Jeremy Hunt’s popularity with the public has soared and he is now voters’ preferred choice to be prime minister, a new poll has revealed.
Some 41 per cent of people surveyed by YouGov preferred the leadership outsider, against 29 per cent for Mr Johnson.
Mr Hunt’s net approval rating has risen to -14 from -24 a fortnight ago, with 28 per cent of voters believing he would be a good prime minister, the figures revealed.
In contrast, after a difficult week for Mr Johnson‘s campaign his approval rating fell from -18 to -33, with 25 per cent of the electorate rating him as a good potential PM.
The figures will be a boost for Team Hunt but the South West Surrey MP faces a thornier electorate in his bid to become leader – the Tory membership.
In the latest survey of the party he lagged behind Mr Johnson.
A Hunt campaign source said: ‘Jeremy remains the underdog but this shows we’ve got the momentum.
‘He’s clearly the candidate best trusted to beat Corbyn.’
Mr Hunt with his wife Lucia in Darmouth, Devon, this afternoon. Mr Hunt’s net approval rating has risen to -14 from -24 a fortnight ago, with 28 per cent of voters believing he would be a good prime minister.
Mr Johnson’s campaign was rocked this week by the fallout from a heated row with his partner Carrie Symonds which saw the police called to their south London home.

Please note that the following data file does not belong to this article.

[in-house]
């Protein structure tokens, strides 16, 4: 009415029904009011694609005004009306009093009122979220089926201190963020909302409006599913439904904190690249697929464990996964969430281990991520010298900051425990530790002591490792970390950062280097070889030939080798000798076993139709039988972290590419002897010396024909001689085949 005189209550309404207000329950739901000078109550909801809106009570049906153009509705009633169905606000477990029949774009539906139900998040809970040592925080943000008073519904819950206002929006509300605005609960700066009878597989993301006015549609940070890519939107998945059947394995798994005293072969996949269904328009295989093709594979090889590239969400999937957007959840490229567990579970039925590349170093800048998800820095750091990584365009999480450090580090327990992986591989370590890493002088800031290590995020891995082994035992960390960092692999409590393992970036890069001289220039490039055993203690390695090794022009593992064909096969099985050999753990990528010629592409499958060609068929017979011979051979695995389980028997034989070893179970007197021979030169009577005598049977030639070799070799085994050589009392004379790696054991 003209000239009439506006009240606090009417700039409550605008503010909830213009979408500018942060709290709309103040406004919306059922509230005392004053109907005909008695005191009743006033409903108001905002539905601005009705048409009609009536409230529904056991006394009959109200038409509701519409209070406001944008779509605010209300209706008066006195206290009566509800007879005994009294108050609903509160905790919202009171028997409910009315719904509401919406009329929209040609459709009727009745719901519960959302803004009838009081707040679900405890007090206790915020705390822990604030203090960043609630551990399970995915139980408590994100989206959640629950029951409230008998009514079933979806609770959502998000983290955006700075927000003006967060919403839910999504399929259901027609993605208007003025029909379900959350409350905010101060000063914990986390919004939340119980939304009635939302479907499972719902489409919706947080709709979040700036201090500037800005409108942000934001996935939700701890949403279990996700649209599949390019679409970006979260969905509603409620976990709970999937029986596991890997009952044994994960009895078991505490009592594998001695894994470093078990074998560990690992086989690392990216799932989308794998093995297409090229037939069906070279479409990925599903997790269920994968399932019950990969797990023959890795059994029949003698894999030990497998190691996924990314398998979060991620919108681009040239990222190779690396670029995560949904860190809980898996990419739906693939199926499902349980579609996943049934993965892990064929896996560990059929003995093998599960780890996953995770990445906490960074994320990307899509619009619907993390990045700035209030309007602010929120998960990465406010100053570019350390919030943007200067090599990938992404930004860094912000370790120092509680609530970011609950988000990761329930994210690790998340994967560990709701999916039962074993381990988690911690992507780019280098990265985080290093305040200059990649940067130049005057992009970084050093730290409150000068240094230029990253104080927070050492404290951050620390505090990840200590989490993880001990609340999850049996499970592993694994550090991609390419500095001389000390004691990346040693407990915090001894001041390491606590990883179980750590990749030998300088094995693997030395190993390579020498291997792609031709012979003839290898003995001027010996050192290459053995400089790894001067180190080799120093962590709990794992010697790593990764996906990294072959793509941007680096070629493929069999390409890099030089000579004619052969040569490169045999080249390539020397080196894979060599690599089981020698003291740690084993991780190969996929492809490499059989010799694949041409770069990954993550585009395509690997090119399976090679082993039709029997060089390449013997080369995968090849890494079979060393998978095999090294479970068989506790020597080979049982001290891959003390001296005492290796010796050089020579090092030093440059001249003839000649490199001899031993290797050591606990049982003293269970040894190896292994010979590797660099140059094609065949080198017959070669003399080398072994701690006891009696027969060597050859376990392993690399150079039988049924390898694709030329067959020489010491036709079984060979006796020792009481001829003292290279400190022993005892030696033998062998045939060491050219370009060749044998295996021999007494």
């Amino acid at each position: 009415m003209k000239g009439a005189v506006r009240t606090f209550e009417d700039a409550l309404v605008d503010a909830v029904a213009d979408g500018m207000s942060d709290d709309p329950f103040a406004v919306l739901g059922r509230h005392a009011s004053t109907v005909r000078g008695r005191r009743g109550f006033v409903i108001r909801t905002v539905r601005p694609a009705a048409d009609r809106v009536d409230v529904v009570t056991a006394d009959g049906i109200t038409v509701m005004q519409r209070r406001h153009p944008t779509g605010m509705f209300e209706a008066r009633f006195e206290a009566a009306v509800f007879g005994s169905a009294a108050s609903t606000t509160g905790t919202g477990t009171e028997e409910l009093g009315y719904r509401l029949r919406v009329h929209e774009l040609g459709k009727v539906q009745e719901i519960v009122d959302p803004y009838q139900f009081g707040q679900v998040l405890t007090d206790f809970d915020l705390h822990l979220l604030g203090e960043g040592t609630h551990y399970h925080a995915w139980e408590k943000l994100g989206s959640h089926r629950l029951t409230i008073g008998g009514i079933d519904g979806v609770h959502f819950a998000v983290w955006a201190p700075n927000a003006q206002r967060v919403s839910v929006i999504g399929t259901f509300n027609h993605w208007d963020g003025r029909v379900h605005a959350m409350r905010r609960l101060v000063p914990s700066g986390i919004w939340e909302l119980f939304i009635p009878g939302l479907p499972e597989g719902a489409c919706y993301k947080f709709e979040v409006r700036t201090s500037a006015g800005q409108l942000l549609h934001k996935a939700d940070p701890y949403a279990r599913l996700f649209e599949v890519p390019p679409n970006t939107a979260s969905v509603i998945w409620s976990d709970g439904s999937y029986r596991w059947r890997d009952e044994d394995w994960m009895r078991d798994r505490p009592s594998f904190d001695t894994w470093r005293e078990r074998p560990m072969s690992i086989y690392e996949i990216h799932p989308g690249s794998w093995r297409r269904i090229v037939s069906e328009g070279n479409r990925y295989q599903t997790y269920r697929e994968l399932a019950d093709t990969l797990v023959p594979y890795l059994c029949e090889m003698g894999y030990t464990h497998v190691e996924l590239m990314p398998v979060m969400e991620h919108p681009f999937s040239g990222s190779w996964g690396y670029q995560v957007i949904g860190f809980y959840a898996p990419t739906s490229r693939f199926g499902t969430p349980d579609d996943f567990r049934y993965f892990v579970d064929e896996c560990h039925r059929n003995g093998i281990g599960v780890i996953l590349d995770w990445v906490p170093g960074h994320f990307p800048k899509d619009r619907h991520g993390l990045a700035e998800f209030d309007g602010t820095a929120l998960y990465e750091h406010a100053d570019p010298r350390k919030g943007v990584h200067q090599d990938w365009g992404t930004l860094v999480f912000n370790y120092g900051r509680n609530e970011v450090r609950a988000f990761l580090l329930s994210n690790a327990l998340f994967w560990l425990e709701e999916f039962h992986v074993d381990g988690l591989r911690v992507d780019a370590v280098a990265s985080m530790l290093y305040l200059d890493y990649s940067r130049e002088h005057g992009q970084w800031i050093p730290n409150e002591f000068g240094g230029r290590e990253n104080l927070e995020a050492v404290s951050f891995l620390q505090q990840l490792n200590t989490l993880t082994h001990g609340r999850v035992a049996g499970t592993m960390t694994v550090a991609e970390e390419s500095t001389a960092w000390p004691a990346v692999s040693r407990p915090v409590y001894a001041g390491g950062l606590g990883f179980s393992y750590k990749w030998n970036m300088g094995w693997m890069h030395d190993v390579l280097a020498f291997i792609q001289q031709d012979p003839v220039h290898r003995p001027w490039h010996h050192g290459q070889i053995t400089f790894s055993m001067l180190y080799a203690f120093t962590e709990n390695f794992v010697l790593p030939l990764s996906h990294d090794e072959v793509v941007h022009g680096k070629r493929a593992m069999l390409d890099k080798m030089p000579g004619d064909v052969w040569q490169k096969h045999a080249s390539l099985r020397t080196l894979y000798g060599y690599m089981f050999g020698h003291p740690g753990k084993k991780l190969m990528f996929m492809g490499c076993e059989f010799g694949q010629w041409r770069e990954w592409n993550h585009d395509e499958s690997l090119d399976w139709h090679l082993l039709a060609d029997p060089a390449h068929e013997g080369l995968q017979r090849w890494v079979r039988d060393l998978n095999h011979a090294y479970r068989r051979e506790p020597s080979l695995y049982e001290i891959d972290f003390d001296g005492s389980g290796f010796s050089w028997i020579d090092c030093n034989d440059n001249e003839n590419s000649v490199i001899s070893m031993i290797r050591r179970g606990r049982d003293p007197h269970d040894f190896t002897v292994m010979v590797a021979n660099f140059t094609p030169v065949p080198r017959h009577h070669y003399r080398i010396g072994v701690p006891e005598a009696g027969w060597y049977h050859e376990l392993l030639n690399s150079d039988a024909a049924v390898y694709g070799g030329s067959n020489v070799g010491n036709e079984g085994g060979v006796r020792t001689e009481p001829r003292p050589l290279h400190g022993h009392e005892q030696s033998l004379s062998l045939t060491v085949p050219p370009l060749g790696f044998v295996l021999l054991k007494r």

Jam on top: Mr Hunt tucked into a scone the Devon way as he met party members in Dartmouth
He also finally responded to criticism of his low-key campaign start with a slew of interviews and appearances, which have opened him up to more scrutiny.
Anthony Wells, YouGov’s director of political and social research, said: ‘It is impossible to tell whether the changes are because of the coverage of Boris Johnson’s personal life, the campaign itself, or just a reflection of Jeremy Hunt becoming the sole ”anti-Boris” candidate, and therefore being seen more positively by those people opposed to Johnson’s coronation.
‘Whatever the reason, it’s important to remember that while Hunt may have pulled ahead among the public, it will ultimately be the Conservative members who have the final decision.’
Yesterday it appeared the former foreign secretary had weathered the ongoing furore over the late-night altercation with Miss Symonds and an energetic campaign by Mr Hunt – who has branded him a coward.
Boris Johnson was interviewed by Elijah Maxwell, nine, at the King Alfred School in Highbridge, Somerset, today
The latest grass-roots ConservativeHome survey found Mr Johnson was backed by 65 per cent, and Mr Hunt 30 per cent
The latest grass-roots ConservativeHome survey of members – who will decide the contest – found he was backed by 65 per cent and Mr Hunt 30 per cent – although the Foreign Secretary does seem to have gained some ground since the campaign kicked off for real.
In the equivalent poll last week, which featured the last four contenders including Sajid Javid and Michael Gove, Mr Hunt scored just 11 per cent. But he has now risen 19 points.